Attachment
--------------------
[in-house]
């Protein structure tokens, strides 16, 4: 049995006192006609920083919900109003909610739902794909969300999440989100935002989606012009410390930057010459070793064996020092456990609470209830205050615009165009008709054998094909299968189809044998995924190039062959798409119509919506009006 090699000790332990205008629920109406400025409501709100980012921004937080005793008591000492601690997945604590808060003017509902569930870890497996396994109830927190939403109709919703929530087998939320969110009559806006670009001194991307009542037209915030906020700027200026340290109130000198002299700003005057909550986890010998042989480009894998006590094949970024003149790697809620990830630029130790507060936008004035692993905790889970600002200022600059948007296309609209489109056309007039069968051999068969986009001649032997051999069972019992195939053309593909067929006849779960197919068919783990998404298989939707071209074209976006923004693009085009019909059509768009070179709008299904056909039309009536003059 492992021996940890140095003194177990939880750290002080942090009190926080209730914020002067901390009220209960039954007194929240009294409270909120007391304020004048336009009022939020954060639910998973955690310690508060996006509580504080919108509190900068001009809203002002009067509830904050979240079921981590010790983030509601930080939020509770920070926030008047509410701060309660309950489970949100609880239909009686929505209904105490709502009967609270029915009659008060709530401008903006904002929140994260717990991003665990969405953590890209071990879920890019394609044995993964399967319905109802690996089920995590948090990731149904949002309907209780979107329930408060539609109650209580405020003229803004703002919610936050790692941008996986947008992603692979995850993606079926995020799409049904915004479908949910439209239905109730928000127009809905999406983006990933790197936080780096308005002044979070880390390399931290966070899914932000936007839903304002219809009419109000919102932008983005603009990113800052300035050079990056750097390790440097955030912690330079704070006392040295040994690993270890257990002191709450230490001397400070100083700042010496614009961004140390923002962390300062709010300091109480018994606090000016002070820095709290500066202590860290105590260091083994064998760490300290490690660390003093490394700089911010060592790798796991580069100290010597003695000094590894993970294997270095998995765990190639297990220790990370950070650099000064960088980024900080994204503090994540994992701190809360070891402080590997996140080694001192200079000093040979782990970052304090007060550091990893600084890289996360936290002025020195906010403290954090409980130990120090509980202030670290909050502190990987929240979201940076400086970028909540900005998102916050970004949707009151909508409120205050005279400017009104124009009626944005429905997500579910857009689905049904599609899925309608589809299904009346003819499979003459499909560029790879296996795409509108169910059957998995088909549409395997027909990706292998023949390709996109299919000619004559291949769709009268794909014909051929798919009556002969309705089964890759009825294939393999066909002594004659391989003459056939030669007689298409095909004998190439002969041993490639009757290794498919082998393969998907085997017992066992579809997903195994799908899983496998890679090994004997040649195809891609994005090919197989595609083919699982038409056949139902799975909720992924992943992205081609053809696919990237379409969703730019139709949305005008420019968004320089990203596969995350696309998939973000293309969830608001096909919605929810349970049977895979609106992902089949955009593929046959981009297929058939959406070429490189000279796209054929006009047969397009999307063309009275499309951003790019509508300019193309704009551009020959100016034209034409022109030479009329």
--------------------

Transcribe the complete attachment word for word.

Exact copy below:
[in-house]
């Protein structure tokens, strides 16, 4: 049995006192006609920083919900109003909610739902794909969300999440989100935002989606012009410390930057010459070793064996020092456990609470209830205050615009165009008709054998094909299968189809044998995924190039062959798409119509919506009006 090699000790332990205008629920109406400025409501709100980012921004937080005793008591000492601690997945604590808060003017509902569930870890497996396994109830927190939403109709919703929530087998939320969110009559806006670009001194991307009542037209915030906020700027200026340290109130000198002299700003005057909550986890010998042989480009894998006590094949970024003149790697809620990830630029130790507060936008004035692993905790889970600002200022600059948007296309609209489109056309007039069968051999068969986009001649032997051999069972019992195939053309593909067929006849779960197919068919783990998404298989939707071209074209976006923004693009085009019909059509768009070179709008299904056909039309009536003059 492992021996940890140095003194177990939880750290002080942090009190926080209730914020002067901390009220209960039954007194929240009294409270909120007391304020004048336009009022939020954060639910998973955690310690508060996006509580504080919108509190900068001009809203002002009067509830904050979240079921981590010790983030509601930080939020509770920070926030008047509410701060309660309950489970949100609880239909009686929505209904105490709502009967609270029915009659008060709530401008903006904002929140994260717990991003665990969405953590890209071990879920890019394609044995993964399967319905109802690996089920995590948090990731149904949002309907209780979107329930408060539609109650209580405020003229803004703002919610936050790692941008996986947008992603692979995850993606079926995020799409049904915004479908949910439209239905109730928000127009809905999406983006990933790197936080780096308005002044979070880390390399931290966070899914932000936007839903304002219809009419109000919102932008983005603009990113800052300035050079990056750097390790440097955030912690330079704070006392040295040994690993270890257990002191709450230490001397400070100083700042010496614009961004140390923002962390300062709010300091109480018994606090000016002070820095709290500066202590860290105590260091083994064998760490300290490690660390003093490394700089911010060592790798796991580069100290010597003695000094590894993970294997270095998995765990190639297990220790990370950070650099000064960088980024900080994204503090994540994992701190809360070891402080590997996140080694001192200079000093040979782990970052304090007060550091990893600084890289996360936290002025020195906010403290954090409980130990120090509980202030670290909050502190990987929240979201940076400086970028909540900005998102916050970004949707009151909508409120205050005279400017009104124009009626944005429905997500579910857009689905049904599609899925309608589809299904009346003819499979003459499909560029790879296996795409509108169910059957998995088909549409395997027909990706292998023949390709996109299919000619004559291949769709009268794909014909051929798919009556002969309705089964890759009825294939393999066909002594004659391989003459056939030669007689298409095909004998190439002969041993490639009757290794498919082998393969998907085997017992066992579809997903195994799908899983496998890679090994004997040649195809891609994005090919197989595609083919699982038409056949139902799975909720992924992943992205081609053809696919990237379409969703730019139709949305005008420019968004320089990203596969995350696309998939973000293309969830608001096909919605929810349970049977895979609106992902089949955009593929046959981009297929058939959406070429490189000279796209054929006009047969397009999307063309009275499309951003790019509508300019193309704009551009020959100016034209034409022109030479009329």